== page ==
Taormina, town, eastern Sicily, Italy, on a hill rising almost perpendicularly from the sea at the foot of Monte Tauro, between Messina and Catania. The ancient Tauromenium, which took its name from Monte Tauro, the site was originally occupied by the Siculi, an ancient Sicilian tribe, who were resettled there by Dionysius I of Syracuse c. 392 bce. After receiving a further colony of refugees from Naxos, just to the south, in 358, it flourished under the mild rule of Andromachus, father of the historian Timaeus. Passing to the Romans as an allied city c. 210 bce, it was made a colony by the emperor Augustus but declined under Roman, and later Byzantine, rule. Destroyed in 902 ce by the Arabs, it was rebuilt by the Christians of Val Demone, a valley in northern Sicily, before being taken again in 962 by the Arabs under the al-Muʿizz, who renamed the town Muʿizziyyah. In 1078 it was captured by the Normans under whom it had some prosperity. The famous Greek theatre, rebuilt in Roman times, stands on the spur of Monte Tauro, affording a splendid view of Mt. Etna to the southwest and the mountains of Calabria across the sea to the north. There are also remains of the Roman Odeon theatre, discovered during excavations in 1892, and of the so-called Naumachia (a reservoir). The cathedral and the Corvaja, Santostefano, and Ciampoli palaces date from the medieval period.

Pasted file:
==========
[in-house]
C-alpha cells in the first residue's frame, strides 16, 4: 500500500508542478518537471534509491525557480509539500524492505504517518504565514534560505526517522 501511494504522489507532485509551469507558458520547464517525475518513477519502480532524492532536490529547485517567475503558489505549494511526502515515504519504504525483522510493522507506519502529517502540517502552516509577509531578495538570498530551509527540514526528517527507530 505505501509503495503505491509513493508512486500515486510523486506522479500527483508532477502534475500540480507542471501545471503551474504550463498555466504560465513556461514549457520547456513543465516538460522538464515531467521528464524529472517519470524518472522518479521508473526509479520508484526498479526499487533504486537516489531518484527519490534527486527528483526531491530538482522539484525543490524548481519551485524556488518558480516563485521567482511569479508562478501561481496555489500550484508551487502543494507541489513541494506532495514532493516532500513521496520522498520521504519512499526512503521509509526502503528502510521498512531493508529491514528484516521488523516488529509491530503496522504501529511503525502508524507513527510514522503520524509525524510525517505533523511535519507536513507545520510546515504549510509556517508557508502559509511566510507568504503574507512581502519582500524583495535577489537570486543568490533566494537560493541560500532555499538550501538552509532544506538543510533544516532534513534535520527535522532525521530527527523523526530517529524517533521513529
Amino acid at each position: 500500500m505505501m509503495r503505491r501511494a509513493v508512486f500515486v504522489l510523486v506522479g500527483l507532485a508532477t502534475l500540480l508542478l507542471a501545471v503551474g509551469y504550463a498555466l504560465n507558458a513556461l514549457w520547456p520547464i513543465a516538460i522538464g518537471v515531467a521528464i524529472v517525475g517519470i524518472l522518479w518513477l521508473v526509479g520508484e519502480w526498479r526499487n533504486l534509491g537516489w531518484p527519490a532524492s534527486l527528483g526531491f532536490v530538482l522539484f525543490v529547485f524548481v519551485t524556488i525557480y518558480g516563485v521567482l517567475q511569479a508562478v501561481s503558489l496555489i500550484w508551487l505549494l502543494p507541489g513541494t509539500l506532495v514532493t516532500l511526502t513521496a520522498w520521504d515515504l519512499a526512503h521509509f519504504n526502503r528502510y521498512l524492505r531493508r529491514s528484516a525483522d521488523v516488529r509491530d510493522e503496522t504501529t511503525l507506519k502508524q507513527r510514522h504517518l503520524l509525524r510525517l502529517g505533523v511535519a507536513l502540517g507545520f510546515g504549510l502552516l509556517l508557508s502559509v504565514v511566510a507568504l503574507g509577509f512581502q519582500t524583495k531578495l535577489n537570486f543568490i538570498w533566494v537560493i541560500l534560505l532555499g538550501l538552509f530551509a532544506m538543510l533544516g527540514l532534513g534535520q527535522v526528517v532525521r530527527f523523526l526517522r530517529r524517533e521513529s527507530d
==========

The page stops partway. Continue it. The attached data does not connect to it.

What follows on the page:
Connected by road and rail with Messina and Catania, Taormina is one of the most popular winter resorts in Sicily. Pop. (2006 est.) mun., 10,967.
Written and fact-checked by The Editors of Encyclopaedia Britannica